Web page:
Medical Science

Social Distancing and Transmission-reducing Practices during the 2019 Coronavirus Disease and 2015 Middle East Respiratory Syndrome Coronavirus Outbreaks in Korea

The absence of effective antiviral medications and vaccines increased the focus on non-pharmaceutical preventive behaviors for mitigating against the coronavirus disease 2019 (COVID-19) pandemic. To examine the current status of non-pharmaceutical preventive behaviors practiced during the COVID-19 outbreak and factors affecting behavioral activities, we compared to the 2015 Middle East respiratory syndrome coronavirus (MERS-CoV) outbreak in Korea.

This was a serial cross-sectional population-based study in Korea with four surveys conducted on June 2 and 25, 2015 (MERS-CoV surveys), and February 4, and April 2, 2020 (COVID-19 surveys). Of 25,711 participants selected using random digit dialing numbers, 4,011 participants (aged ≥ 18 years) were successfully interviewed, for the 2020 COVID-19 (n = 2,002) and 2015 MERS-CoV (n = 2,009) epidemics were included. Participants were selected post-stratification by sex, age, and province. The total number of weighted cases in this survey equaled the total number of unweighted cases at the national level. We measured the levels of preventive behaviors (social distancing [avoiding physical contact with others]), and practicing transmission-reducing behaviors such as wearing face mask and handwashing.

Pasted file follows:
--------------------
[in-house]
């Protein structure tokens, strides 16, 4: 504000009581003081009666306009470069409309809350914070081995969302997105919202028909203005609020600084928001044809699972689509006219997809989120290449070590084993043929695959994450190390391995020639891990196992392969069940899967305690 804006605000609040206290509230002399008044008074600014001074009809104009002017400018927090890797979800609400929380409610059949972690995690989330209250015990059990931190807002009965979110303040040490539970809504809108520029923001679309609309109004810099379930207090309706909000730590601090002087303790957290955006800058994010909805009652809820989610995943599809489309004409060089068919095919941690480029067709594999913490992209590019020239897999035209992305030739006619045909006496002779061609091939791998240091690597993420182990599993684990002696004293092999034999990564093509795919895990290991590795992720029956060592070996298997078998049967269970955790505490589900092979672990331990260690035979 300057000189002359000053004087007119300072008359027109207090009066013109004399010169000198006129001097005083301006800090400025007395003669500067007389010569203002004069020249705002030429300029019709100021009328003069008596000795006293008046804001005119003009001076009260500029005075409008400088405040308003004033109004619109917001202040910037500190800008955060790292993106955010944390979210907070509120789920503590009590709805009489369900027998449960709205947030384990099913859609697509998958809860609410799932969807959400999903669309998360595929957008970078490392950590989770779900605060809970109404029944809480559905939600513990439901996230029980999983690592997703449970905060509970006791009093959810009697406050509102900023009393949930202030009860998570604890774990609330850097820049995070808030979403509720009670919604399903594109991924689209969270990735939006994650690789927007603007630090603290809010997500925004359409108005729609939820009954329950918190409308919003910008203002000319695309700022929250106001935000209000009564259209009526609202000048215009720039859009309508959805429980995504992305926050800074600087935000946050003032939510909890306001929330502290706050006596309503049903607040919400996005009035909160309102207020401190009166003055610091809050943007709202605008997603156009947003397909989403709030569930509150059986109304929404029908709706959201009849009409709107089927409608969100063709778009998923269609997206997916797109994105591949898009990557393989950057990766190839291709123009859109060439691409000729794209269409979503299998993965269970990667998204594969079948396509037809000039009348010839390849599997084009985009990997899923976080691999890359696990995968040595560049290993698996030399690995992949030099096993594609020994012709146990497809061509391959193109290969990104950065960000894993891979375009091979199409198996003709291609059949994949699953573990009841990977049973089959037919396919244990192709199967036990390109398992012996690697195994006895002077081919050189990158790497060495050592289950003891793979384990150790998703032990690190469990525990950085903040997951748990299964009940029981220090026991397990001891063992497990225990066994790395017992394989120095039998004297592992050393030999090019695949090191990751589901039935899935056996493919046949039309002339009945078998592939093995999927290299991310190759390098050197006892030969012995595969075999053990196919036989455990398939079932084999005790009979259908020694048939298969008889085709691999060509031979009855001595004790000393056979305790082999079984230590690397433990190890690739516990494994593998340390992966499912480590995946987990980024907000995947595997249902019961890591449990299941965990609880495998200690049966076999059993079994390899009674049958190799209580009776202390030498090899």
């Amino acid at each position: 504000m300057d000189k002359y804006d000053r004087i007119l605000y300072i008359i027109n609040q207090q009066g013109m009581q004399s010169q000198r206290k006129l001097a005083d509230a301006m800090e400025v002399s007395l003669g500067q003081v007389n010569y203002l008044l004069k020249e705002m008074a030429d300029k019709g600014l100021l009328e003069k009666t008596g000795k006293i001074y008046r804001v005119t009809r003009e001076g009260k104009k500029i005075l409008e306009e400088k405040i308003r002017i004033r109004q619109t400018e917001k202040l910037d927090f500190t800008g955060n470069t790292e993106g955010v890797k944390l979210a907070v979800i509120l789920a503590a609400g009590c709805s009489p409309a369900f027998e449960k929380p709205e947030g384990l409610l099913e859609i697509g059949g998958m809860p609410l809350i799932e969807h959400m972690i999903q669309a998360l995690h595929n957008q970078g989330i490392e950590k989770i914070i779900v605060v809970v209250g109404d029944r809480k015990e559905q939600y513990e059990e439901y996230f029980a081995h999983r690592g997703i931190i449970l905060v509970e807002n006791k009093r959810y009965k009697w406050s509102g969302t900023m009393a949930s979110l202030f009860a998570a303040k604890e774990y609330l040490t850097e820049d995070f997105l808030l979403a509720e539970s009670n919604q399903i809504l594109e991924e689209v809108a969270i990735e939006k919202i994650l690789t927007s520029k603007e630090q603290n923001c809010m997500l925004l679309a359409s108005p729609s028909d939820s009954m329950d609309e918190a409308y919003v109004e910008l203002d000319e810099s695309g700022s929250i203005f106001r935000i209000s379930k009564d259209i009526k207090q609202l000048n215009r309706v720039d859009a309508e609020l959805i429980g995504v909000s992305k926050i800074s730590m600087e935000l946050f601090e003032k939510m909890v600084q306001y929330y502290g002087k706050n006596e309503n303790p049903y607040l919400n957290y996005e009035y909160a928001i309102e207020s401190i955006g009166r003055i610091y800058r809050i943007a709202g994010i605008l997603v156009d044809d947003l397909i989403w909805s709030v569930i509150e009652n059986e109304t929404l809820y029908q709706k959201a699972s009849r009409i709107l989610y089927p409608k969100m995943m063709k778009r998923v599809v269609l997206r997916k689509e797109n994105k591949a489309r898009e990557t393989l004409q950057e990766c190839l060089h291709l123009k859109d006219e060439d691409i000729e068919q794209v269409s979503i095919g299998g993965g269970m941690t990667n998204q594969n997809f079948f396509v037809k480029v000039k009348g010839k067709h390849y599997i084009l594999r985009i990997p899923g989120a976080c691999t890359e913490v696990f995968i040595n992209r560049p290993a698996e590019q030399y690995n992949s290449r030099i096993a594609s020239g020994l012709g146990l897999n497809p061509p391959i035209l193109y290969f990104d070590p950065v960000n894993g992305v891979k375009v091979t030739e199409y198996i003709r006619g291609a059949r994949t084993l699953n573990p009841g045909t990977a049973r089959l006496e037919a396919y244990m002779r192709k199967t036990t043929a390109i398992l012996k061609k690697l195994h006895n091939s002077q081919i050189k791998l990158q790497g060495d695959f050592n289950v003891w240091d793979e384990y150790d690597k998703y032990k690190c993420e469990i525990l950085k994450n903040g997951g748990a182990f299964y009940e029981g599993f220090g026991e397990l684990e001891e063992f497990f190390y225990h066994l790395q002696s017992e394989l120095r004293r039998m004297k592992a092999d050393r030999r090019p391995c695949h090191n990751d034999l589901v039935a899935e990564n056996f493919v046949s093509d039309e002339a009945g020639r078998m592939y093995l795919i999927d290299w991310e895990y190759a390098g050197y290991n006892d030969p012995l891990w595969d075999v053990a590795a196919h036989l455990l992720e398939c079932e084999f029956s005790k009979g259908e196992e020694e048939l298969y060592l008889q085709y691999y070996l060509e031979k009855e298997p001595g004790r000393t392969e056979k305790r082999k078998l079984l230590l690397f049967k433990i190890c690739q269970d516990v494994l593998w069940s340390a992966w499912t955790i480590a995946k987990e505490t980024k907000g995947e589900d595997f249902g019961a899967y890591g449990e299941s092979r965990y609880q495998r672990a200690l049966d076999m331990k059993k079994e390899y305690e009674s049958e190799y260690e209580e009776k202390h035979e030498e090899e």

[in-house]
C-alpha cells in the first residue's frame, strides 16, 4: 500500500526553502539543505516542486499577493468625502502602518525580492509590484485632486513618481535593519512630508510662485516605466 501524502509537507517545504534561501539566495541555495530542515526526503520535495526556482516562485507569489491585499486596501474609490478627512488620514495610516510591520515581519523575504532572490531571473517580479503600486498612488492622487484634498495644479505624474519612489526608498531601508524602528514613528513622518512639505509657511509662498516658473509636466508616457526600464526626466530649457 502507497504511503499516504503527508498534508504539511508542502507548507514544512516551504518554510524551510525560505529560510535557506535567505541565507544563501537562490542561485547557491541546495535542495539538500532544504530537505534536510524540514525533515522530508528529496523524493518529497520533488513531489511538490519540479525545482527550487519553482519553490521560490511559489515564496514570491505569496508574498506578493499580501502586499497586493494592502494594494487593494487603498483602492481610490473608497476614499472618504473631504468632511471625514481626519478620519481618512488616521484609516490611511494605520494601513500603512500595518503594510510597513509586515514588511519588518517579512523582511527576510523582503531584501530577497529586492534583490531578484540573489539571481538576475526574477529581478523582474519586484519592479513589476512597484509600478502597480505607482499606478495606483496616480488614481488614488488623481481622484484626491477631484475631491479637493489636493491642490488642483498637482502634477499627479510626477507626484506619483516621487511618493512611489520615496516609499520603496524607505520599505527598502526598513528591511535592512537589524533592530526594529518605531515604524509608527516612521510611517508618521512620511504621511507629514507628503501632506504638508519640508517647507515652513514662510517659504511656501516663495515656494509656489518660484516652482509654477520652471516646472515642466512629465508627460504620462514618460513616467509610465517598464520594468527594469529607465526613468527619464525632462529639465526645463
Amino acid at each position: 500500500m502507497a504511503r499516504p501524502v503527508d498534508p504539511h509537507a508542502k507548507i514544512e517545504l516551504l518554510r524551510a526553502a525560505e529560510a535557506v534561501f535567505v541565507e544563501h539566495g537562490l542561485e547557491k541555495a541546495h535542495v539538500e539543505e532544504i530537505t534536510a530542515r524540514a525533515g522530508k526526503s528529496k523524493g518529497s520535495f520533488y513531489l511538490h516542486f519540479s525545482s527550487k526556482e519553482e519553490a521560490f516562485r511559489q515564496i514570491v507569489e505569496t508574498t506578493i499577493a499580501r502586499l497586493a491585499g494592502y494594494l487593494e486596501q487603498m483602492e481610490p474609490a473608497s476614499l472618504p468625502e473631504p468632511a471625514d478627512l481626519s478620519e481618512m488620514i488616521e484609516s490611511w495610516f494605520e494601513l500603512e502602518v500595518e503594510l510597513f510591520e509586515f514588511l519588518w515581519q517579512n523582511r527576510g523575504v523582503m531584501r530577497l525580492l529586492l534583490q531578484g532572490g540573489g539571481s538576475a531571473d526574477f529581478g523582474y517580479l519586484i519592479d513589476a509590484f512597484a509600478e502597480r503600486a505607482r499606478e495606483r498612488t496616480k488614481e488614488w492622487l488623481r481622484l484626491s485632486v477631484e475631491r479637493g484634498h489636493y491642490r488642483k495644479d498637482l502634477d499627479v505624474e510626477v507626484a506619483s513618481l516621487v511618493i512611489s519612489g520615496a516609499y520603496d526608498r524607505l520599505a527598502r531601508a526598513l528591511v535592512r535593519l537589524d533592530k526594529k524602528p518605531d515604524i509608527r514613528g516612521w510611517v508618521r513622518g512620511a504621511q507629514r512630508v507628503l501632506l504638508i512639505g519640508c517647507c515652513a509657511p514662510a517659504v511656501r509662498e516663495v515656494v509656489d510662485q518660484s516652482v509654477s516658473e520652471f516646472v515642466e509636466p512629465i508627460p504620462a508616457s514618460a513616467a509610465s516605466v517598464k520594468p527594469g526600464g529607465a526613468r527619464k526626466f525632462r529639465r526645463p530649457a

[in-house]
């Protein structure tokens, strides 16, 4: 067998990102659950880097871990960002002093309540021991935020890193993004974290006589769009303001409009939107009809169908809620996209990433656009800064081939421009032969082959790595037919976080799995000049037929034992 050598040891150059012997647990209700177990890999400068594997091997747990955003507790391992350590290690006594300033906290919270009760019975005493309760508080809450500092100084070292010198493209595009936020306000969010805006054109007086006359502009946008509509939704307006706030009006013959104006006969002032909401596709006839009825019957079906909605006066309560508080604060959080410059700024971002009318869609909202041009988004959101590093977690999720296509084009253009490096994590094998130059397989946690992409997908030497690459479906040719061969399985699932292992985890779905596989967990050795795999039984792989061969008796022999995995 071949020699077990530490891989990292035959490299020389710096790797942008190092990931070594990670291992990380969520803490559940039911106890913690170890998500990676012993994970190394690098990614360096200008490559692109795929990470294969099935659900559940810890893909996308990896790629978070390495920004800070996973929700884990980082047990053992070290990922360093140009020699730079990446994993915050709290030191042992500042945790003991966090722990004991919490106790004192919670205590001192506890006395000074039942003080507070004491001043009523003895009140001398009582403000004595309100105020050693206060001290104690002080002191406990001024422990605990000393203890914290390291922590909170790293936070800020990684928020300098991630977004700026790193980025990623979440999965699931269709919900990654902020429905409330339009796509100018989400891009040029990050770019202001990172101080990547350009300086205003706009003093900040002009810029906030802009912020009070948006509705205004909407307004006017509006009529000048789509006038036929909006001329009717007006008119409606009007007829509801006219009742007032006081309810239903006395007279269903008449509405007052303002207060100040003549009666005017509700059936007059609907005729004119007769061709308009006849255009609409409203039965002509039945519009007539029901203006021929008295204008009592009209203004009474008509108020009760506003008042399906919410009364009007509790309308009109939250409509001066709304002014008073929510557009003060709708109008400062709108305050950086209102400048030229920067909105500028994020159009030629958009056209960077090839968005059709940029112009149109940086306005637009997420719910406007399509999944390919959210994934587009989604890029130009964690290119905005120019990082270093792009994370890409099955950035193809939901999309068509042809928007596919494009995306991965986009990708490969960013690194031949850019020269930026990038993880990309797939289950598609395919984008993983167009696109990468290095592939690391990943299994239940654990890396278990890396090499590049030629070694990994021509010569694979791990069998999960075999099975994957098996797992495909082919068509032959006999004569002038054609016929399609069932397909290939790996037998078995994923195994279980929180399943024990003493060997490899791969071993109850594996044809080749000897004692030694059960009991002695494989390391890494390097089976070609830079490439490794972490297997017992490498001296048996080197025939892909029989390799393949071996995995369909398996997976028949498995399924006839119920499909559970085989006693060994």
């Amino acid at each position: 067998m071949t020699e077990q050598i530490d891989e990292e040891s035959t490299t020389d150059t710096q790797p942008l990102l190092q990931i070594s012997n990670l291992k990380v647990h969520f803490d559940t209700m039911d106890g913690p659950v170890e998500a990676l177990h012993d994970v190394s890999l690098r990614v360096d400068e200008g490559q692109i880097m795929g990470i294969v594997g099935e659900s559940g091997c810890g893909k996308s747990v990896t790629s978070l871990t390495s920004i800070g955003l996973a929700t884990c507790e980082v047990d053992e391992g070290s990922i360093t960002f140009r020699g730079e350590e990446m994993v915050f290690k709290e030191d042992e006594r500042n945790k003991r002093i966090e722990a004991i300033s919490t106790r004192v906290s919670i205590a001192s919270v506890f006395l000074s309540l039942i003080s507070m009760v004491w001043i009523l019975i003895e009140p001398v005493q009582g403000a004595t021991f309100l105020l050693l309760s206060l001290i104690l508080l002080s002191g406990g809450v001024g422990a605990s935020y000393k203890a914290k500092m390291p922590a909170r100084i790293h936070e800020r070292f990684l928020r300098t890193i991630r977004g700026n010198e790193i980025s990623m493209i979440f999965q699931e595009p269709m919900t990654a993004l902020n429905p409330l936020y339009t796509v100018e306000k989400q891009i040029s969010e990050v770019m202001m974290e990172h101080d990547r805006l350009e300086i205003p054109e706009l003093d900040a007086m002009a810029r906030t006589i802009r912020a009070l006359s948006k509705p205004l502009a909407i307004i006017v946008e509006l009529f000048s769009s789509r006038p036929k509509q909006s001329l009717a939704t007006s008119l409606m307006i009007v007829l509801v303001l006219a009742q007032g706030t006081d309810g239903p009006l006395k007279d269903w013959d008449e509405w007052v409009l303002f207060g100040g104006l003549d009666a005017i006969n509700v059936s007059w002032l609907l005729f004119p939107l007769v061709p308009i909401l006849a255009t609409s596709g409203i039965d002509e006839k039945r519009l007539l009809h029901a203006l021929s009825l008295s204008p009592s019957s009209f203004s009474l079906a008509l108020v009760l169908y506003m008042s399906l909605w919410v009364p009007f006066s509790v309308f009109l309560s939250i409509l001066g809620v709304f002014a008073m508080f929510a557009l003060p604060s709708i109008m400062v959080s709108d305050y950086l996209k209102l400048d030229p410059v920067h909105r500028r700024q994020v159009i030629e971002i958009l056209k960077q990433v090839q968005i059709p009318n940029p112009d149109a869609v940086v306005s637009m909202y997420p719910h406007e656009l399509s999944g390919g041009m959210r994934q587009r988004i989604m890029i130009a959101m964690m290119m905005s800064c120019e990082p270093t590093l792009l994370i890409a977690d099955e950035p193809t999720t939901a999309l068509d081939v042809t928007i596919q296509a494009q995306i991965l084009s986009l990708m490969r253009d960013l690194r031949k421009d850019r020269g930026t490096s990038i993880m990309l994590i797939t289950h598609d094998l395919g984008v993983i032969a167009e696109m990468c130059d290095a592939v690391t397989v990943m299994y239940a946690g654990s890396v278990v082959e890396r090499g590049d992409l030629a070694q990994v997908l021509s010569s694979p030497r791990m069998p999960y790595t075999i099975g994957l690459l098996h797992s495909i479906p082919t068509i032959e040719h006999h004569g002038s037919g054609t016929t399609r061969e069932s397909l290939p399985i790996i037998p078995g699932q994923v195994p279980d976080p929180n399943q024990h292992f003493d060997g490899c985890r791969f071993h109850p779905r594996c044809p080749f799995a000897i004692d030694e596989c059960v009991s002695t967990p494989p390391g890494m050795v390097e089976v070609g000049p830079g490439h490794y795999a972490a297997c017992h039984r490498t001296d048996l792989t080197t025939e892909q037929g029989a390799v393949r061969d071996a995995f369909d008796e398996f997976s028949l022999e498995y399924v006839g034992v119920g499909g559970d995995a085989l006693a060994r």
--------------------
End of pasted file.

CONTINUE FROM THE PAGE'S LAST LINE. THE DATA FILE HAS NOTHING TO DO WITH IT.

Between the surveys, respondents who reported practicing social distancing increased from 41.9%–58.2% (MERS-CoV) to 83.4%–92.3% (COVID-19). The response rate for the four surveys ranged between 13.7% and 17.7%. Practicing transmission-reducing behaviors (wearing face masks and handwashing) at least once during COVID-19 (78.8%, 80.2%) also increased compared to that during MERS-CoV (15.5%, 60.3%). The higher affective risk perception groups were more likely to practice transmission-reducing measures (adjusted odds ratio, 3.24–4.81; 95 confidence interval, 1.76–6.96) during both COVID-19 and MERS-CoV.

The study findings suggest markedly increased proportions of non-pharmaceutical behavioral practices evenly across all subgroups during the two different novel virus outbreaks in Korea. Strategic interventions are needed to attempt based on preventive behavior works.

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